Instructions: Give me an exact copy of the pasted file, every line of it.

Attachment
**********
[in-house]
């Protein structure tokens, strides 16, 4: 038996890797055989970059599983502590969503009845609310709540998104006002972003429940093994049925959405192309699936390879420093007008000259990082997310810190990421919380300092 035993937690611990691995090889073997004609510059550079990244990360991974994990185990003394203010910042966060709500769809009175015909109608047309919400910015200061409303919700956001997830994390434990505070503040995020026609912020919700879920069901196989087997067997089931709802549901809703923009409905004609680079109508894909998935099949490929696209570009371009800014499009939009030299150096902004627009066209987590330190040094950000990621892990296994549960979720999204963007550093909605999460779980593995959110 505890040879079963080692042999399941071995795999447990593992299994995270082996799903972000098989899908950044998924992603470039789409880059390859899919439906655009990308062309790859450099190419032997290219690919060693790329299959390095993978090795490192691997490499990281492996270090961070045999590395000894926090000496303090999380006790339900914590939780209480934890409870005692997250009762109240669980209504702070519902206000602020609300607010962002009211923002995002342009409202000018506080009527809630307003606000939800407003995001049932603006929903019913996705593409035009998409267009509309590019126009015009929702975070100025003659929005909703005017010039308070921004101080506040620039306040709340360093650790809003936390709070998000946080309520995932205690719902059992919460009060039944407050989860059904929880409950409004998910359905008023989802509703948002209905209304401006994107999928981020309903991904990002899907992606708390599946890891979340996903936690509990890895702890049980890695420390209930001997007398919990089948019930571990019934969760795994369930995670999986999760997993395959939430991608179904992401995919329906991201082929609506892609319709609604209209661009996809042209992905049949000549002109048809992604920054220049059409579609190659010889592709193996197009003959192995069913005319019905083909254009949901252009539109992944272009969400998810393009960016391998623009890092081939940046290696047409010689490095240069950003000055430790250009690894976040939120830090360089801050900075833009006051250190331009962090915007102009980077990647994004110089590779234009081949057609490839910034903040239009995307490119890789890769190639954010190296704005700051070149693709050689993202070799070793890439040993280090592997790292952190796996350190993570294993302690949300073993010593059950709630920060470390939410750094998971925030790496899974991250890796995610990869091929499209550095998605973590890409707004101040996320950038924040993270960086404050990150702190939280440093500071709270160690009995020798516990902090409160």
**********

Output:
[in-house]
């Protein structure tokens, strides 16, 4: 038996890797055989970059599983502590969503009845609310709540998104006002972003429940093994049925959405192309699936390879420093007008000259990082997310810190990421919380300092 035993937690611990691995090889073997004609510059550079990244990360991974994990185990003394203010910042966060709500769809009175015909109608047309919400910015200061409303919700956001997830994390434990505070503040995020026609912020919700879920069901196989087997067997089931709802549901809703923009409905004609680079109508894909998935099949490929696209570009371009800014499009939009030299150096902004627009066209987590330190040094950000990621892990296994549960979720999204963007550093909605999460779980593995959110 505890040879079963080692042999399941071995795999447990593992299994995270082996799903972000098989899908950044998924992603470039789409880059390859899919439906655009990308062309790859450099190419032997290219690919060693790329299959390095993978090795490192691997490499990281492996270090961070045999590395000894926090000496303090999380006790339900914590939780209480934890409870005692997250009762109240669980209504702070519902206000602020609300607010962002009211923002995002342009409202000018506080009527809630307003606000939800407003995001049932603006929903019913996705593409035009998409267009509309590019126009015009929702975070100025003659929005909703005017010039308070921004101080506040620039306040709340360093650790809003936390709070998000946080309520995932205690719902059992919460009060039944407050989860059904929880409950409004998910359905008023989802509703948002209905209304401006994107999928981020309903991904990002899907992606708390599946890891979340996903936690509990890895702890049980890695420390209930001997007398919990089948019930571990019934969760795994369930995670999986999760997993395959939430991608179904992401995919329906991201082929609506892609319709609604209209661009996809042209992905049949000549002109048809992604920054220049059409579609190659010889592709193996197009003959192995069913005319019905083909254009949901252009539109992944272009969400998810393009960016391998623009890092081939940046290696047409010689490095240069950003000055430790250009690894976040939120830090360089801050900075833009006051250190331009962090915007102009980077990647994004110089590779234009081949057609490839910034903040239009995307490119890789890769190639954010190296704005700051070149693709050689993202070799070793890439040993280090592997790292952190796996350190993570294993302690949300073993010593059950709630920060470390939410750094998971925030790496899974991250890796995610990869091929499209550095998605973590890409707004101040996320950038924040993270960086404050990150702190939280440093500071709270160690009995020798516990902090409160």